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Keto Cauliflower & Cashew Soup

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There’s nothing quite like a creamy thick soup on a cold day. This cauliflower cashew soup meets that brief in droves (and fits nicely into keto macros).

Cauliflower: frozen v fresh?

This soup can be made with frozen or fresh cauliflower. We’ve even used cauli rice because that’s what’s been in the freezer. Woolies and Coles now offer cauli rice with the prepped veggies in the fresh fruit and veg sections or with the frozen veg. Frozen cauliflower can also be really easily riced making it a perfect spoonie freezer staple.

Yes, cauliflower can be majorly overdone with keto and in recent years has been turned into the saviour ingredient of low carb eating. BUT cauliflower is packed with essential vitamins and minerals, including vitamin C, vitamin K, folate, and potassium. As well as being low in carbs, cauliflower is high in fiber which is important for digestive health and can help promote feelings of fullness.

Why cashews?

The cashews add a creamy, thicker texture to the soup without adding dairy and adds to the nutrition profile. Cashews are a good source of healthy fats, protein, vitamins, and minerals, including magnesium, phosphorus, and zinc.

Onion and garlic powders vs fresh

A lot of keto and low carb recipes use onion and garlic powders because they are slightly lower in carb… the reality of the carb content vs other nutritional benefits are so marginal it really does come down to personal preference. Buying Australian grown garlic is getting infuriatingly harder, irrespective of what form it comes in.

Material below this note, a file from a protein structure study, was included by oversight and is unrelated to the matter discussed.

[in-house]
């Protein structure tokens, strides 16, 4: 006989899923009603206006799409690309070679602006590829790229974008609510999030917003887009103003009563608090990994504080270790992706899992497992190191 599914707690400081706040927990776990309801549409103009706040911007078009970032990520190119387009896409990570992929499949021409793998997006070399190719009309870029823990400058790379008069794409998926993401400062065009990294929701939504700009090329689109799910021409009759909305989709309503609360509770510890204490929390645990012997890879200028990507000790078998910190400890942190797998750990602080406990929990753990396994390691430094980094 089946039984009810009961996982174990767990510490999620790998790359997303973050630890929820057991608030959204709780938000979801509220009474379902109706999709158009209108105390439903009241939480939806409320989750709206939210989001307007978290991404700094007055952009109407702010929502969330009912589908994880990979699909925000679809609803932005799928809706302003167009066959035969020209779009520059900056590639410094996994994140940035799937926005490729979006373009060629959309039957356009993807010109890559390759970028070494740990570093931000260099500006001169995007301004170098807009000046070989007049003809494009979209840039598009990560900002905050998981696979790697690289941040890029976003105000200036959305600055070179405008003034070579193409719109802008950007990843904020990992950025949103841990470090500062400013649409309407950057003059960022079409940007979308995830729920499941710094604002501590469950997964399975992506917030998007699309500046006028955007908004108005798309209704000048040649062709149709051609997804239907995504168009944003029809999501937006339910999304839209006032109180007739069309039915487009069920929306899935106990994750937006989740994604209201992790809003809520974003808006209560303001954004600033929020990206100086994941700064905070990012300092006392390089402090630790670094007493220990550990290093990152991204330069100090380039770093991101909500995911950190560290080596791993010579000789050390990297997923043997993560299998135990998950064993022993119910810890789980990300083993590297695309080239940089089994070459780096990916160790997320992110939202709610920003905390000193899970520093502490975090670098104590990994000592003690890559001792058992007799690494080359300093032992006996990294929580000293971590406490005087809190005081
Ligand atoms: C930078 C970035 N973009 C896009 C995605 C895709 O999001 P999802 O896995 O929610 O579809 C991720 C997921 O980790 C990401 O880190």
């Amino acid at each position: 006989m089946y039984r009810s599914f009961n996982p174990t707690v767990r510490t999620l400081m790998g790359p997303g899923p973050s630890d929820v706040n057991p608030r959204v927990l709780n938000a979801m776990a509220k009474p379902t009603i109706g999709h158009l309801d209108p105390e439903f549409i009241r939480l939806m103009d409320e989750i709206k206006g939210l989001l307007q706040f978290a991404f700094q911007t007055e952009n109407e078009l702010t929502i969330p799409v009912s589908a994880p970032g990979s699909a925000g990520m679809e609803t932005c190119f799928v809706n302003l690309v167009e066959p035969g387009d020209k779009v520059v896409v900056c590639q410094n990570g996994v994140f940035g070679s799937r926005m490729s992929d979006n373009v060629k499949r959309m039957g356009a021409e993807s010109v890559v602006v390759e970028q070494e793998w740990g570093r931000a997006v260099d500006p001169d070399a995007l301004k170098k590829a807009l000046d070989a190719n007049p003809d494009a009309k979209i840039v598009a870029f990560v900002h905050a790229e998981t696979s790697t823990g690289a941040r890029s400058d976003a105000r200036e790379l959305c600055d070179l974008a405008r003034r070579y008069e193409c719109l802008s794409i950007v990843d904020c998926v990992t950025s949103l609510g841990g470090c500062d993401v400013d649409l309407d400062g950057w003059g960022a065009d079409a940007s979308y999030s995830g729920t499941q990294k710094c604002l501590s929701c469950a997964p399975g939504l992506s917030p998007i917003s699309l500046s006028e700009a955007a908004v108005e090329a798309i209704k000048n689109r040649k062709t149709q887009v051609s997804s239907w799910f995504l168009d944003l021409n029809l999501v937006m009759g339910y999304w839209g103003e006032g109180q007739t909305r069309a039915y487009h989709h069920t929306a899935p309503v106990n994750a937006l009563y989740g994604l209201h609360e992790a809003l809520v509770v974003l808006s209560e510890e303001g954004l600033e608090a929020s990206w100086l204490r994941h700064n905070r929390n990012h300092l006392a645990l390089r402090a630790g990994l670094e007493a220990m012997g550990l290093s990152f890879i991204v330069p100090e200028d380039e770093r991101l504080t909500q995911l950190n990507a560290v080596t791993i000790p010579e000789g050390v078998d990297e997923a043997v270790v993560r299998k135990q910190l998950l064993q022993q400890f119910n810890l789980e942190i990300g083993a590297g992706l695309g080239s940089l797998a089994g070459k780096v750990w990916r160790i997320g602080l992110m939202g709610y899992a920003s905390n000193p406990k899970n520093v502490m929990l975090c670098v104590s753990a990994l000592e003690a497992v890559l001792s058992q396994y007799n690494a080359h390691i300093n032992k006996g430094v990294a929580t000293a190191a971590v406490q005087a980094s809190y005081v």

Garlic and onion powders are pantry friendly, however, they can contain other additives to stop them from clumping. It’s worth reading the ingredient labels to make sure you’re not adding things that you weren’t planning on.

  • Woolworths Garlic Powder ($2.30 for 50g) is just garlic with no other ingredients or preservatives
  • Masterfoods Garlic Powder ($6.50 for 155g) is packed in Australia with an ingredient from China. It highlights that it contains natural sulphites but garlic does not naturally contain sulfites. Sulfites are a group of sulfur-based compounds often used as preservatives in various food products, especially dried fruits, wines, and some processed foods. However, fresh garlic does not contain sulfites unless it has been treated or processed with sulfite-containing substances.
  • Hoyt’s Garlic Powder ($1.60 for 25g) is also packed in Australia from Imported Product

Very similar thing can be said with mince garlic in the jars. While they are amazingly convenient, some brands add in a lot of preservatives and even add sugar.

  • Gourmet Garden Paste Garlic ($4.00 for 80g) has less actual garlic and more additives: Fresh Garlic (61%), Vegetable Oil, Whey Powder (Milk), Acidity Regulators (Sodium Lactate, Citric Acid), Sea Salt, Dextrose, Humectant (Glycerol), Thickener (Xanthan Gum). This makes it 16.9g carb / 100g (or 3.4g per 1 tsp)
  • Woolworths home brand ($2.30 for 500g) is probably one of the cleanest mince garlic in the jar you can buy being just Rehydrated Garlic (99%), Water and Citric Acid. The garlic is however a product of China.